A Public Ledger is a transparent and decentralized ledger or database that records all transactions across a network in real-time. The ledger is open to anyone, allowing them to view its complete history of transactions. This transparency ensures that all transactions are open for verification by any participant in the network, making tampering difficult. Cryptocurrencies, such as Bitcoin, use public ledgers (often referred to as blockchains) to record their transactions and ensure the integrity and immutability of their transaction history.
Why is a Public Ledger considered secure?
A public ledger, especially when employed in blockchain technology, relies on consensus algorithms and cryptographic principles. Every transaction added to the ledger is verified by multiple nodes in the network, and once added, it’s challenging to alter due to the cryptographic linking of blocks (or records). This decentralization and consensus-based validation make tampering evident and difficult.
How is a Public Ledger different from a Private Ledger?
A public ledger is open for anyone to participate, validate, and view transactions. In contrast, a private ledger (or private blockchain) restricts access, participation, and visibility to a specific group or organization. While both types can offer immutability and security, public ledgers are transparent to the public, whereas private ledgers are not.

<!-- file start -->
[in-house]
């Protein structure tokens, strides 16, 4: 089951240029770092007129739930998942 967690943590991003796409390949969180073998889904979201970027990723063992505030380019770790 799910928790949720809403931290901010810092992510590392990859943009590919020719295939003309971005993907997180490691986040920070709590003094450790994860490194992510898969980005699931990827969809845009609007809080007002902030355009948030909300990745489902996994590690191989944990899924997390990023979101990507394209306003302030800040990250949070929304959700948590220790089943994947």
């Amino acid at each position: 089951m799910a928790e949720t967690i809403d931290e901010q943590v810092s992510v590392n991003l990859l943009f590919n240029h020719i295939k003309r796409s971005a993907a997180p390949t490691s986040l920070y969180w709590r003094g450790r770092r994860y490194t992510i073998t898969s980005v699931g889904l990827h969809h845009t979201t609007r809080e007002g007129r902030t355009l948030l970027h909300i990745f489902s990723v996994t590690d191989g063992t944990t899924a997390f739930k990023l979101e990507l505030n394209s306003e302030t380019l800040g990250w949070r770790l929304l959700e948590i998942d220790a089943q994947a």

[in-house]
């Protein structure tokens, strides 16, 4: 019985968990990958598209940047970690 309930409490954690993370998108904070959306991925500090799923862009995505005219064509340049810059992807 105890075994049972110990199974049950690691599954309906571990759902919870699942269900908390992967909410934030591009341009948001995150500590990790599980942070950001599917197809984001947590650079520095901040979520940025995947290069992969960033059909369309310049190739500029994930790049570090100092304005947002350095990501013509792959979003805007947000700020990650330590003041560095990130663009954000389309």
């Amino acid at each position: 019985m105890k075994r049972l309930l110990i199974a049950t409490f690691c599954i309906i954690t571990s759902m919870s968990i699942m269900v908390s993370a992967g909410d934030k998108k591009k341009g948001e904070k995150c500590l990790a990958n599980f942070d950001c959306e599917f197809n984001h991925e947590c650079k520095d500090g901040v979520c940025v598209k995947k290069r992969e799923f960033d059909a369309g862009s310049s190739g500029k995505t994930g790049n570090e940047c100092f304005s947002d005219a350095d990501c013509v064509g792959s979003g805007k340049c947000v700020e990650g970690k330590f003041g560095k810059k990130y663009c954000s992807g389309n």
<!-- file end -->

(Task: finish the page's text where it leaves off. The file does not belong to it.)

What are some common uses of Public Ledgers?
Beyond serving as the backbone for cryptocurrencies, public ledgers find applications in supply chain management, voting systems, land registries, and any scenario where transparent, tamper-proof records are desirable.
Do Public Ledgers always use blockchain technology?
While blockchain is a prominent form of public ledger, not all public ledgers have to be blockchains. The primary trait of a public ledger is its transparency and openness to the public. Blockchain technology is just a particularly successful implementation of a public ledger due to its decentralized and secure nature.
How does a Public Ledger ensure data integrity?
Public ledgers, especially those using blockchain, store records in blocks. Each block references the previous block by including its cryptographic hash. This chaining ensures that any change in a block’s data would require changing the data in all subsequent blocks, making unauthorized changes computationally infeasible and easy to detect.